It’s the criminals, stupid!

The Brady Bunch has recently released another of their “reports”, called “The NRA: A Criminal’s Best Friend.” It consists of the typical anguished bleating of the gun rights deprivation lobby–their standard response to efforts to lift some of the more draconian (not to mention ineffectual) gun laws with which our country is saddled.

Readers of the “report” will find many references to the NRA “handcuffing,” and “hamstringing” federal law enforcement efforts to keep guns out of the hands of criminals. Richard Pennington, chief of the Atlanta, Georgia police, is quoted as advocating putting ” . . . handcuffs on the NRA’s lobbyists.” Apparently, he hates the Second Amendment so much that he is willing to push for stomping on the First Amendment rights of those who would dare fight for the Constitutionally guaranteed fundamental human right of the individual to keep and bear arms.

The NRA backed legislation that seems to be the particualr focus of all this ire is fairly innocuocs–H.R. 5092, which would merely make permanent measures implemented for the last several years, prohibiting public release of gun trace data; H.R. 5005, which would make provisions for fining gun dealers who inadvertently commit minor paperwork errors, as opposed to the current situation, in which there is no middle ground between warnings and license revocation; and H.R. 1384, which would lift worthless and onerous restrictions on interstate handgun sales.

The gun rights deprivation lobby’s ostensible reason for whining so piteously about these bills is that they would “help to put guns in the hands of criminals.” Let’s talk about that, shall we? A huge majority of gun laws (both on the books and proposed) are intended to prevent sale of guns to criminals. That sounds good on the face of it, but consider–if a person is considered too dangerous to be allowed to go into a gun store and purchase a gun, how can he be trusted not to steal a gun? How can he be trusted not to buy one on the black market (and no combination of laws will shut down the black market–if that were possible, the “war on drugs” would have been won a long time ago)? How can he be trusted, even if somehow prevented from getting a gun, not to kill with some other implement?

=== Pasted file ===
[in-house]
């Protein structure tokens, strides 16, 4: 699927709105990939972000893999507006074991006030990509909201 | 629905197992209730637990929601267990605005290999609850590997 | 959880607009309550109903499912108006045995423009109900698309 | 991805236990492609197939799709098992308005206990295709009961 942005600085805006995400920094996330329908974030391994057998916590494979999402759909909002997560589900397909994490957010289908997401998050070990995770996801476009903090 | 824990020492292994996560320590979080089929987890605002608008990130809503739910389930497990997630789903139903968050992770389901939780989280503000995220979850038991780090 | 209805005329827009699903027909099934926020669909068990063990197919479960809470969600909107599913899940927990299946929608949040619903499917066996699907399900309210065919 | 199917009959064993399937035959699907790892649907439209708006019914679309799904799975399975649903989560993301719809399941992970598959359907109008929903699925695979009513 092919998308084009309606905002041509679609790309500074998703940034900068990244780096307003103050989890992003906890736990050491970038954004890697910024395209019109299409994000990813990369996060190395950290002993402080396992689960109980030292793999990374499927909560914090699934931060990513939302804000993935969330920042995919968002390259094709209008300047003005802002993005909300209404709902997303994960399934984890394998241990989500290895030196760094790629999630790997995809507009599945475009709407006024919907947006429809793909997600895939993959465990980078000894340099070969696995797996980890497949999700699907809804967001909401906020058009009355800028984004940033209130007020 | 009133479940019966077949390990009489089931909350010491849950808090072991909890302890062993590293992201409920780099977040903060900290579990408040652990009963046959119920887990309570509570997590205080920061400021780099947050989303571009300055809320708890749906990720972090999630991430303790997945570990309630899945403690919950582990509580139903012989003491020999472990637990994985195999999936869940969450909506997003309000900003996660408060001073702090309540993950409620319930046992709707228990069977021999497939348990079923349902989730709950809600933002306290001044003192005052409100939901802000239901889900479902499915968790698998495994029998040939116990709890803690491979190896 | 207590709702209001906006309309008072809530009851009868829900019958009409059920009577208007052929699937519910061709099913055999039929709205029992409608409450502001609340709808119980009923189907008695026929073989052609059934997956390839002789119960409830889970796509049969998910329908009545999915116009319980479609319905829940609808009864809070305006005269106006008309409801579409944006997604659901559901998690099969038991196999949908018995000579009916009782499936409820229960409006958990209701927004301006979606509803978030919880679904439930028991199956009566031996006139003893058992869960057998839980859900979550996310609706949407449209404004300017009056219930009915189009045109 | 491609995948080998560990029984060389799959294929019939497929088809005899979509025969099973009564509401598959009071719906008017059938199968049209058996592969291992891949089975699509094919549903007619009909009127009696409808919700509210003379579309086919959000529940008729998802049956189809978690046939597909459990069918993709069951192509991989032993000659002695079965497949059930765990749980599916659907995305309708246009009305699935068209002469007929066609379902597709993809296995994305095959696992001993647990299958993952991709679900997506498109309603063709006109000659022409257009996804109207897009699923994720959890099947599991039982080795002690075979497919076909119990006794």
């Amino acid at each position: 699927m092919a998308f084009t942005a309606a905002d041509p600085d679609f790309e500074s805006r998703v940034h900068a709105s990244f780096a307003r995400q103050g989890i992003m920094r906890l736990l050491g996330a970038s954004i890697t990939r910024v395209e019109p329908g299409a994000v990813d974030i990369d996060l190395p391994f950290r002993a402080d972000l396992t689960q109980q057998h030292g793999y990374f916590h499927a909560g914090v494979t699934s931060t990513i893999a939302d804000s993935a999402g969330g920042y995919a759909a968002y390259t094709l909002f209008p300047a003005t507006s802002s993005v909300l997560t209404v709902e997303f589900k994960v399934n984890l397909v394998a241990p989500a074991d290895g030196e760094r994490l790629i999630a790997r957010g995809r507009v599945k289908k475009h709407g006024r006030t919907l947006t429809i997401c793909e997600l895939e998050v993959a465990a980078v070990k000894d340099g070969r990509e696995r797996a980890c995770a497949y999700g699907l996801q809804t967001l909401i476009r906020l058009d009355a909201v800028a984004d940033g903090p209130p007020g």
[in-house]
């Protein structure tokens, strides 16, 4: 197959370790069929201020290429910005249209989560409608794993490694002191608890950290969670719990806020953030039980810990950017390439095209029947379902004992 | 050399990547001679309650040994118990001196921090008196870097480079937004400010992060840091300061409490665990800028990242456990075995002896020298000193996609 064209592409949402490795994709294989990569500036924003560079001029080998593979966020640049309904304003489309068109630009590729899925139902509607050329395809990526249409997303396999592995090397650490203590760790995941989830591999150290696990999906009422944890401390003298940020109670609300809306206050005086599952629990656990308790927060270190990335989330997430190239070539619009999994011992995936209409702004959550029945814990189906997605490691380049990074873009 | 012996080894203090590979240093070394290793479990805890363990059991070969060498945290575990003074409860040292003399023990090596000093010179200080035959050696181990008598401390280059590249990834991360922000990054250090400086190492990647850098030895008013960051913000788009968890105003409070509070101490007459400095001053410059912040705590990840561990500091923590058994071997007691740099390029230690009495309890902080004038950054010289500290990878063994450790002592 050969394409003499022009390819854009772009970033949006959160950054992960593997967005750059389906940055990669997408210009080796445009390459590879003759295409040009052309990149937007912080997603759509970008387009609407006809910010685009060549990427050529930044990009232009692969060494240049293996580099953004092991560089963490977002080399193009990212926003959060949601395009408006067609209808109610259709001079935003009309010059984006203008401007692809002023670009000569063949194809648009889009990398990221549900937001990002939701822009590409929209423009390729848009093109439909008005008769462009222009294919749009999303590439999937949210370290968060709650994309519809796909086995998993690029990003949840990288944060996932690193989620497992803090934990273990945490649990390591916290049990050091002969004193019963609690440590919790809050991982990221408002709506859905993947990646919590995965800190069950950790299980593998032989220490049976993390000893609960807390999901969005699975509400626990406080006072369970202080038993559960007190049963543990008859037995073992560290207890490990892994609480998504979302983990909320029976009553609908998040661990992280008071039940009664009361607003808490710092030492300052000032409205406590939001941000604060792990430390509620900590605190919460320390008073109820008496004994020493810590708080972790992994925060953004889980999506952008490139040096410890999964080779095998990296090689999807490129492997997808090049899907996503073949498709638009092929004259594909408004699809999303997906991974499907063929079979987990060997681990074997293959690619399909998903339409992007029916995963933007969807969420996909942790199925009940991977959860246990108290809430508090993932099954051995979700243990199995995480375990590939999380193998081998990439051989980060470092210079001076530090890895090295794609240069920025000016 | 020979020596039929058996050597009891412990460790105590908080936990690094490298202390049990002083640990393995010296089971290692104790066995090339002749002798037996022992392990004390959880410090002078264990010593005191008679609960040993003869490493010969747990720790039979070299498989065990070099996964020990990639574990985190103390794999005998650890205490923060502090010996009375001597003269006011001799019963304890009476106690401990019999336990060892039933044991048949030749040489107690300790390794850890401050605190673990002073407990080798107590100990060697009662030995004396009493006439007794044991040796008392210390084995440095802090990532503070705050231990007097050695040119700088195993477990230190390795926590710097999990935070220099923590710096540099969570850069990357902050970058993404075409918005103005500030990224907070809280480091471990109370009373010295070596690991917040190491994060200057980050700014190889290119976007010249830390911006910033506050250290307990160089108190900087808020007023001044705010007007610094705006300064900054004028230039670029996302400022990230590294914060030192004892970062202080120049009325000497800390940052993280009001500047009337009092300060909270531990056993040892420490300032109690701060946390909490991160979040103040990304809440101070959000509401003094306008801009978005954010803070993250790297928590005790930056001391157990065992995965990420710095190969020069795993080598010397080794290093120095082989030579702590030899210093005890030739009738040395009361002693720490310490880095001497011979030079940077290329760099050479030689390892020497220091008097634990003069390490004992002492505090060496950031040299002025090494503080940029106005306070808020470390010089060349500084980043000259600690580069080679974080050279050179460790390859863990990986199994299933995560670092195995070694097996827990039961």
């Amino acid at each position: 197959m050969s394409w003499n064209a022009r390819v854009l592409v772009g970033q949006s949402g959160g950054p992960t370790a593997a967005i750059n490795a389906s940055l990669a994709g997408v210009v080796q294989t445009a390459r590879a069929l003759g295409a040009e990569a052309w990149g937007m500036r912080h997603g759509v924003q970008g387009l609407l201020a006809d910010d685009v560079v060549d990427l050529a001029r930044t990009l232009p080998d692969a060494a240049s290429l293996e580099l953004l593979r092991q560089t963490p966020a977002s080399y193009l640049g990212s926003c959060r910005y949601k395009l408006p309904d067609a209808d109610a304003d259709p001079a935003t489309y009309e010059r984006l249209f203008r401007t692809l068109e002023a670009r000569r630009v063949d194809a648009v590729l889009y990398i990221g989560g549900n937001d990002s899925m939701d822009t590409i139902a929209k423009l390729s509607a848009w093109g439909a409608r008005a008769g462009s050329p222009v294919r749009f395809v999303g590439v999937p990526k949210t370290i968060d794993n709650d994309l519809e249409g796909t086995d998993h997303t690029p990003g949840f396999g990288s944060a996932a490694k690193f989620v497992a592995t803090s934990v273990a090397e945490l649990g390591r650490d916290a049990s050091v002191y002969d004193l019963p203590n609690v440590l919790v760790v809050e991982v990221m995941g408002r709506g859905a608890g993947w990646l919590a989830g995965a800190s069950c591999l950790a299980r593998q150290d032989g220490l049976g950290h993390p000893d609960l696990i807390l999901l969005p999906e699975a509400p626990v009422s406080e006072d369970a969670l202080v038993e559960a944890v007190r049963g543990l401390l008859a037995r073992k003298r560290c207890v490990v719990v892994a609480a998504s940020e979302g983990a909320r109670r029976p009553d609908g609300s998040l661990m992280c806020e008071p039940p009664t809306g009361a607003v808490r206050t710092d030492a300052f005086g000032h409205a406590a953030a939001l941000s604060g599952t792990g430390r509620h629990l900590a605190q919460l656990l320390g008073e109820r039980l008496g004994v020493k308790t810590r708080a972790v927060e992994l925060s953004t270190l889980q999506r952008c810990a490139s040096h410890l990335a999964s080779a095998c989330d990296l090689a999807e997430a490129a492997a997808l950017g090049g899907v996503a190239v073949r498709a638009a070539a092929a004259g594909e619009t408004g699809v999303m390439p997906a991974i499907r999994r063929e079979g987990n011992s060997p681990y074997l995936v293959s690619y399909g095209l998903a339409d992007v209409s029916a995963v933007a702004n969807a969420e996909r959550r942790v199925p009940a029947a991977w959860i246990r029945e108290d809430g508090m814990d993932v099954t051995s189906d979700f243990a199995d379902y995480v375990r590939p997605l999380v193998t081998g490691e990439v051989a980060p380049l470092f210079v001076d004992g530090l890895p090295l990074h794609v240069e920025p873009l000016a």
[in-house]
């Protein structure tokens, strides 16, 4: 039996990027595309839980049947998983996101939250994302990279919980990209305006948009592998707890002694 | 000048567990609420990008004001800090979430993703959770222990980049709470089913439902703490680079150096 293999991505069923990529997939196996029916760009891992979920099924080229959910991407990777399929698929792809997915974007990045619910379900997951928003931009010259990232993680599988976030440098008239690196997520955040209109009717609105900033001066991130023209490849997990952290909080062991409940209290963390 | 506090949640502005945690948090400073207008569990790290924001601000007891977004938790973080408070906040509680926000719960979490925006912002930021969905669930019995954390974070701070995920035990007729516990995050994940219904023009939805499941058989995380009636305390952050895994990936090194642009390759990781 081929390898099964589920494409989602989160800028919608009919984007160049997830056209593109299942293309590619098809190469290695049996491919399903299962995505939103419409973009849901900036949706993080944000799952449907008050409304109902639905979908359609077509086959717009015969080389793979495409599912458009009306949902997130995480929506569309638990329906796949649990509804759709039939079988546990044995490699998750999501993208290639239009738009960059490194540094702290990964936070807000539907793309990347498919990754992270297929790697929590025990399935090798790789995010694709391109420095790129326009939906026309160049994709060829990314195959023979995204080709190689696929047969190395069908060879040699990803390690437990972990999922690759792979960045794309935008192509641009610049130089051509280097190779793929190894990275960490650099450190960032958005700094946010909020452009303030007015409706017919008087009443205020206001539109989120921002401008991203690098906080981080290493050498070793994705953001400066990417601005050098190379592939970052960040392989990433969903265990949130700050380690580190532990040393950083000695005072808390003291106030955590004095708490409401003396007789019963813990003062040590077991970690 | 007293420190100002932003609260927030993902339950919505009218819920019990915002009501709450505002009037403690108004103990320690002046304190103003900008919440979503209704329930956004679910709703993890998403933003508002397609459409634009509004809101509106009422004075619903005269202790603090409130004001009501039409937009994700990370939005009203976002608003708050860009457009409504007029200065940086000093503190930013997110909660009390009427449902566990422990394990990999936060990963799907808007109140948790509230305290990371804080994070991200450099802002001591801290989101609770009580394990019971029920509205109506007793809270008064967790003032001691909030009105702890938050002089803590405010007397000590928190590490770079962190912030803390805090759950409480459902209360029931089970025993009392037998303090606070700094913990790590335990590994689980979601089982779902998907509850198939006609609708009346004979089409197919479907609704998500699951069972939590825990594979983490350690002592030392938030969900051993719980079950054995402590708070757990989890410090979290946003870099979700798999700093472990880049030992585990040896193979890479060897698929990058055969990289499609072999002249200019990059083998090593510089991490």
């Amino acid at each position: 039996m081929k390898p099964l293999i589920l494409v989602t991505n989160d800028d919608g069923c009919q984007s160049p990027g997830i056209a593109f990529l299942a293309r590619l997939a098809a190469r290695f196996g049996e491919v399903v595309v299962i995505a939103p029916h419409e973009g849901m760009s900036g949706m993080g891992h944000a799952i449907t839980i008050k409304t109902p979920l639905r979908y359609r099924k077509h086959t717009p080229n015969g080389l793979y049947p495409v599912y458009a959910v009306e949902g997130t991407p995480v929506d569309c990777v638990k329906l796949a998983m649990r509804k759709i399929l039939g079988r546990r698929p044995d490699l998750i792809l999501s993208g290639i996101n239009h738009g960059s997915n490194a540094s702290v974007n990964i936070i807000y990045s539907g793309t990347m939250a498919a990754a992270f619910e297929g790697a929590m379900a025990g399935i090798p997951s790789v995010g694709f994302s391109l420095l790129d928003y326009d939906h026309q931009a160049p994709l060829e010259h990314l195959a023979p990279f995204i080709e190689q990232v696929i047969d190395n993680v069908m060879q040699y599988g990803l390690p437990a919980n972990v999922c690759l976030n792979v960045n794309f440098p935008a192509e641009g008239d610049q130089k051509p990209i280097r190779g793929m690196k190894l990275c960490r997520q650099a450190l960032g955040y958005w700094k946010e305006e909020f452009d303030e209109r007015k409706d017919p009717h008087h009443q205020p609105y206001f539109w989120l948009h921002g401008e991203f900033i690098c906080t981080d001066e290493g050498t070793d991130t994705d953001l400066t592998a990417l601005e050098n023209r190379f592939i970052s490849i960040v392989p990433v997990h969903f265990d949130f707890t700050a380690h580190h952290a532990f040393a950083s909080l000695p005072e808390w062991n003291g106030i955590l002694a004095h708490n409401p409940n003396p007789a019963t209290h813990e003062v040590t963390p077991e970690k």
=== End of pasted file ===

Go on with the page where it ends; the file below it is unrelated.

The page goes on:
If we want criminals to stop killing people, we need to keep them locked up. Our criminal “justice system” has become a system of catch and release, with violent, repeat offenders back on the streets in a tiny fraction of the time they should be incarcerated. If prison overcrowding is a problem–tough. Prison isn’t supposed to be comfortable.

The criminals’ best friend? The system that isn’t willing to do the hard work of holding them responsible for their crimes.

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